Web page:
Employment rose by 8,000 jobs in June (below the market expectation of 10,000) and the unemployment rate increased from 5.7 per cent to 5.8 per cent.
Commenting on the job numbers, HSBC said spare capacity in the labour market is likely to keep wage growth “subdued”.
HSBC anticipates these labour market trends will continue into next year, with employment expected to grow “2 per cent year-on-year” and unemployment to hold steady at “around 5.7 to 5.8 per cent”.
HSBC expects the Reserve Bank of Australia consequently to cut the cash rate once more, “most likely in August”, though the bank notes this decision will rest heavily on consumer price index data for the second quarter.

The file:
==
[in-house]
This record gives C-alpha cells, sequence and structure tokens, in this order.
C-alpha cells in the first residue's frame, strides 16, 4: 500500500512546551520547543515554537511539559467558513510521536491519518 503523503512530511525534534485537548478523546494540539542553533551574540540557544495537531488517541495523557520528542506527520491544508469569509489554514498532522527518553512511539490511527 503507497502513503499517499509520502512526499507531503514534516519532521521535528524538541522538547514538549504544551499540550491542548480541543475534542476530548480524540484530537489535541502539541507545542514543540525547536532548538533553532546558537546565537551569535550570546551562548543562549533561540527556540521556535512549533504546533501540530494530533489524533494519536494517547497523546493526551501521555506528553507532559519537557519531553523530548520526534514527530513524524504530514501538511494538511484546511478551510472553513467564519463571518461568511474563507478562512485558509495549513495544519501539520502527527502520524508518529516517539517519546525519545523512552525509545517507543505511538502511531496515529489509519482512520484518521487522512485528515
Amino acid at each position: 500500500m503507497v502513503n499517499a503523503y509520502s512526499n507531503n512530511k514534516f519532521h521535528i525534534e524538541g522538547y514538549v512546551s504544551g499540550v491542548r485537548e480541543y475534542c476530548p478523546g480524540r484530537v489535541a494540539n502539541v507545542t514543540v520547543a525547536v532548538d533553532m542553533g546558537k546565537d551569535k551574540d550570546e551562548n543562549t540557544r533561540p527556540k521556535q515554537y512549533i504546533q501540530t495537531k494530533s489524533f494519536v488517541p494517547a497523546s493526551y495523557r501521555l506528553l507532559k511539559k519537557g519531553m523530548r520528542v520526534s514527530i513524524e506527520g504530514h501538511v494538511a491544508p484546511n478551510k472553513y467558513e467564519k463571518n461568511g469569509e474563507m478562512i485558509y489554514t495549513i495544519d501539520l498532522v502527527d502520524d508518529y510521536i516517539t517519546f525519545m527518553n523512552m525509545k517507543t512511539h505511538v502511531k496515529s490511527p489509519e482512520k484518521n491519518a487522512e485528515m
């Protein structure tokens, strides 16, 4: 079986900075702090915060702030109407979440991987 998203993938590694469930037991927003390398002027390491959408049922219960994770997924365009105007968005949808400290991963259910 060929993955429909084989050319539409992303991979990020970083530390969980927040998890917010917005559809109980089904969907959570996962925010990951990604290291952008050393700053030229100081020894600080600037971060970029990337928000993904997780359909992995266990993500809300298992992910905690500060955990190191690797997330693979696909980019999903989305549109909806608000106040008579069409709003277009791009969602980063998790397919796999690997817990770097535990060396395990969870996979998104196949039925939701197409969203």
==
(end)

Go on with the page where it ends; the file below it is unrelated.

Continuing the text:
“It is difficult to see any near-term catalyst that would generate stronger employment growth and push unemployment lower. But the end of the mining investment downswing is within sight, which may help generate a little more wage growth from mid-2017 onwards,” the bank said.
ThinkMarkets senior market analyst Matt Simpson, however, said an August cut “is not guaranteed”, and the recent labour market data in fact made a cut less likely.
“Whilst headline employment only saw a 7.9K increase, it is good to see full-time power ahead with 38.4K jobs whilst part-time reduced -30.5K. It almost looks like a job-swap, but this time for the better,” Mr Simpson said.
AMP names incoming chief risk officer
Antares Equities hires new director
Former AFA CEO appointed to boutique board
Warning lights flashing on Aussie equities
What’s in store for the economy in 2018?
Busting common passive investing myths